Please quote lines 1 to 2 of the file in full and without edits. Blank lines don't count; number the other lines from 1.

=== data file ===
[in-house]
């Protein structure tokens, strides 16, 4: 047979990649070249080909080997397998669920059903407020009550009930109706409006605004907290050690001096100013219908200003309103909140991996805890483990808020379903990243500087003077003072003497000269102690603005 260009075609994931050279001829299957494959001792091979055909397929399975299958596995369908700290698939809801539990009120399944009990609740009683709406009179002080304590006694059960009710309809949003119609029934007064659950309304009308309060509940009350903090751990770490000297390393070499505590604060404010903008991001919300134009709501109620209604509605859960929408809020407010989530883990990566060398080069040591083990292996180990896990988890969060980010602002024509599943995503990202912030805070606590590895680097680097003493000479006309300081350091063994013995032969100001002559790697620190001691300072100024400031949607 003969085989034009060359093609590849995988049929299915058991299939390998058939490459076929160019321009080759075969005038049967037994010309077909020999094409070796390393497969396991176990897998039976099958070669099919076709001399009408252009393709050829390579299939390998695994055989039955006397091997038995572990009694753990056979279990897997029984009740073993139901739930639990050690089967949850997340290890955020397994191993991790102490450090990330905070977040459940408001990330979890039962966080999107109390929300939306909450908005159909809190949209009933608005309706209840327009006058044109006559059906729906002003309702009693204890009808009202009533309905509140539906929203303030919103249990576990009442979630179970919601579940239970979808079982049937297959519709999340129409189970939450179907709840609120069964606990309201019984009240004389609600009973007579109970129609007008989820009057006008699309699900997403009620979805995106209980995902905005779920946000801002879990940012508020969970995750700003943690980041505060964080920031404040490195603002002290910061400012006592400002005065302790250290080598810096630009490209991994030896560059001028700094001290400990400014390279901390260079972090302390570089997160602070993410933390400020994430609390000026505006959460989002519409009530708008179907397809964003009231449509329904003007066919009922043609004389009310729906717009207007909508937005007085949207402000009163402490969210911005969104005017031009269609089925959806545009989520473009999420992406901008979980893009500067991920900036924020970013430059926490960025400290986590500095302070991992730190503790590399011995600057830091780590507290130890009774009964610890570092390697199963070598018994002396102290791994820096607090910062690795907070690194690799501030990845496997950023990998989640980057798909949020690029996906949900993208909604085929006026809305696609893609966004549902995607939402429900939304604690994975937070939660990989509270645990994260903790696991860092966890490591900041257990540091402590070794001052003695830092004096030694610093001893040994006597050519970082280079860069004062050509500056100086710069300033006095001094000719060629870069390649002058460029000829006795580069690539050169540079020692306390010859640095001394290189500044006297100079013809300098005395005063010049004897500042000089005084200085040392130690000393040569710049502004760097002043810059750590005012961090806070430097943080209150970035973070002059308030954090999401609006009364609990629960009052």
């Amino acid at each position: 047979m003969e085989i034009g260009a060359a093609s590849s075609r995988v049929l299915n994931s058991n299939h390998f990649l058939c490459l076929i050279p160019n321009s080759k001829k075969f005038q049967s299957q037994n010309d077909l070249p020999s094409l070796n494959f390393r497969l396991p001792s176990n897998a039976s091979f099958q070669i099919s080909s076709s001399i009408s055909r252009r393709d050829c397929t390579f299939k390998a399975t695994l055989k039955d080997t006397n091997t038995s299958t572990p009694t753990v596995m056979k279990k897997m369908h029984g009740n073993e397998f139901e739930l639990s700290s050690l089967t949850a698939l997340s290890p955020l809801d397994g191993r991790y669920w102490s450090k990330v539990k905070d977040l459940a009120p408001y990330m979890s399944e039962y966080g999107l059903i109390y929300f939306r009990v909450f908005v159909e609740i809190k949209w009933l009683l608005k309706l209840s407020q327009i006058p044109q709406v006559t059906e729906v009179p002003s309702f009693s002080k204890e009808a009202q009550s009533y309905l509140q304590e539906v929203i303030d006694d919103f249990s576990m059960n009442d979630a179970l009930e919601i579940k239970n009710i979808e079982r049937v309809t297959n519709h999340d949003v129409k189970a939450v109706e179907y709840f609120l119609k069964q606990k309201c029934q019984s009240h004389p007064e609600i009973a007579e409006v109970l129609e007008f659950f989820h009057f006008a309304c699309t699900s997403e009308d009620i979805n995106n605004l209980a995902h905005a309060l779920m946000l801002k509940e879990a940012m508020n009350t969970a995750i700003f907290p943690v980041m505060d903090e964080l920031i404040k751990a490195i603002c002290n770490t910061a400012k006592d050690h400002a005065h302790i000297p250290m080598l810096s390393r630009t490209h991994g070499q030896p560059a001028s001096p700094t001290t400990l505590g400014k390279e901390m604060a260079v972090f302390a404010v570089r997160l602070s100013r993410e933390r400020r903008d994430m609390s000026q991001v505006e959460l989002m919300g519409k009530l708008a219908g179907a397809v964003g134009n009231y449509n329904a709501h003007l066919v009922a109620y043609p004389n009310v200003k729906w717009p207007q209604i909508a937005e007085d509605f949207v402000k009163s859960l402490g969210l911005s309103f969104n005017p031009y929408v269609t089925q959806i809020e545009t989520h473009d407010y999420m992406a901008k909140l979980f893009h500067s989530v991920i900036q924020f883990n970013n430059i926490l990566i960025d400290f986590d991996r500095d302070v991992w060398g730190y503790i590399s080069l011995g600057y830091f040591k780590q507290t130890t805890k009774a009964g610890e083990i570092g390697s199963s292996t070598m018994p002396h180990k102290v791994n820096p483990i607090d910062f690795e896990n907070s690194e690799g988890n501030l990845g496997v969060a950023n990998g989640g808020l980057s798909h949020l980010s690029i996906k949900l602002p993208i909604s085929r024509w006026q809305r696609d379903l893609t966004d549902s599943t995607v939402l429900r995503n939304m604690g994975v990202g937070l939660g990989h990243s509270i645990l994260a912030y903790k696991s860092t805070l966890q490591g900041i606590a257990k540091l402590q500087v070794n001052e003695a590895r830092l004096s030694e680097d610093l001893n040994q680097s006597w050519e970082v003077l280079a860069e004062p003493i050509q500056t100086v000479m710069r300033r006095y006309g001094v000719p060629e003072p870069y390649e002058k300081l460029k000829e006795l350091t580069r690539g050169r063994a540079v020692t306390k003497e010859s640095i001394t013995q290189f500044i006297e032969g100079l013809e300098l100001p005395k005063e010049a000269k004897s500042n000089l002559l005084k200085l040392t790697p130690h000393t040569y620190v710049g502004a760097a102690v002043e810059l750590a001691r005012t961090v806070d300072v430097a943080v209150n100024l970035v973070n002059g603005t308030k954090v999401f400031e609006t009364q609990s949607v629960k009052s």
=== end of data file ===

[in-house]
């Protein structure tokens, strides 16, 4: 047979990649070249080909080997397998669920059903407020009550009930109706409006605004907290050690001096100013219908200003309103909140991996805890483990808020379903990243500087003077003072003497000269102690603005 260009075609994931050279001829299957494959001792091979055909397929399975299958596995369908700290698939809801539990009120399944009990609740009683709406009179002080304590006694059960009710309809949003119609029934007064659950309304009308309060509940009350903090751990770490000297390393070499505590604060404010903008991001919300134009709501109620209604509605859960929408809020407010989530883990990566060398080069040591083990292996180990896990988890969060980010602002024509599943995503990202912030805070606590590895680097680097003493000479006309300081350091063994013995032969100001002559790697620190001691300072100024400031949607 003969085989034009060359093609590849995988049929299915058991299939390998058939490459076929160019321009080759075969005038049967037994010309077909020999094409070796390393497969396991176990897998039976099958070669099919076709001399009408252009393709050829390579299939390998695994055989039955006397091997038995572990009694753990056979279990897997029984009740073993139901739930639990050690089967949850997340290890955020397994191993991790102490450090990330905070977040459940408001990330979890039962966080999107109390929300939306909450908005159909809190949209009933608005309706209840327009006058044109006559059906729906002003309702009693204890009808009202009533309905509140539906929203303030919103249990576990009442979630179970919601579940239970979808079982049937297959519709999340129409189970939450179907709840609120069964606990309201019984009240004389609600009973007579109970129609007008989820009057006008699309699900997403009620979805995106209980995902905005779920946000801002879990940012508020969970995750700003943690980041505060964080920031404040490195603002002290910061400012006592400002005065302790250290080598810096630009490209991994030896560059001028700094001290400990400014390279901390260079972090302390570089997160602070993410933390400020994430609390000026505006959460989002519409009530708008179907397809964003009231449509329904003007066919009922043609004389009310729906717009207007909508937005007085949207402000009163402490969210911005969104005017031009269609089925959806545009989520473009999420992406901008979980893009500067991920900036924020970013430059926490960025400290986590500095302070991992730190503790590399011995600057830091780590507290130890009774009964610890570092390697199963070598018994002396102290791994820096607090910062690795907070690194690799501030990845496997950023990998989640980057798909949020690029996906949900993208909604085929006026809305696609893609966004549902995607939402429900939304604690994975937070939660990989509270645990994260903790696991860092966890490591900041257990540091402590070794001052003695830092004096030694610093001893040994006597050519970082280079860069004062050509500056100086710069300033006095001094000719060629870069390649002058460029000829006795580069690539050169540079020692306390010859640095001394290189500044006297100079013809300098005395005063010049004897500042000089005084200085040392130690000393040569710049502004760097002043810059750590005012961090806070430097943080209150970035973070002059308030954090999401609006009364609990629960009052």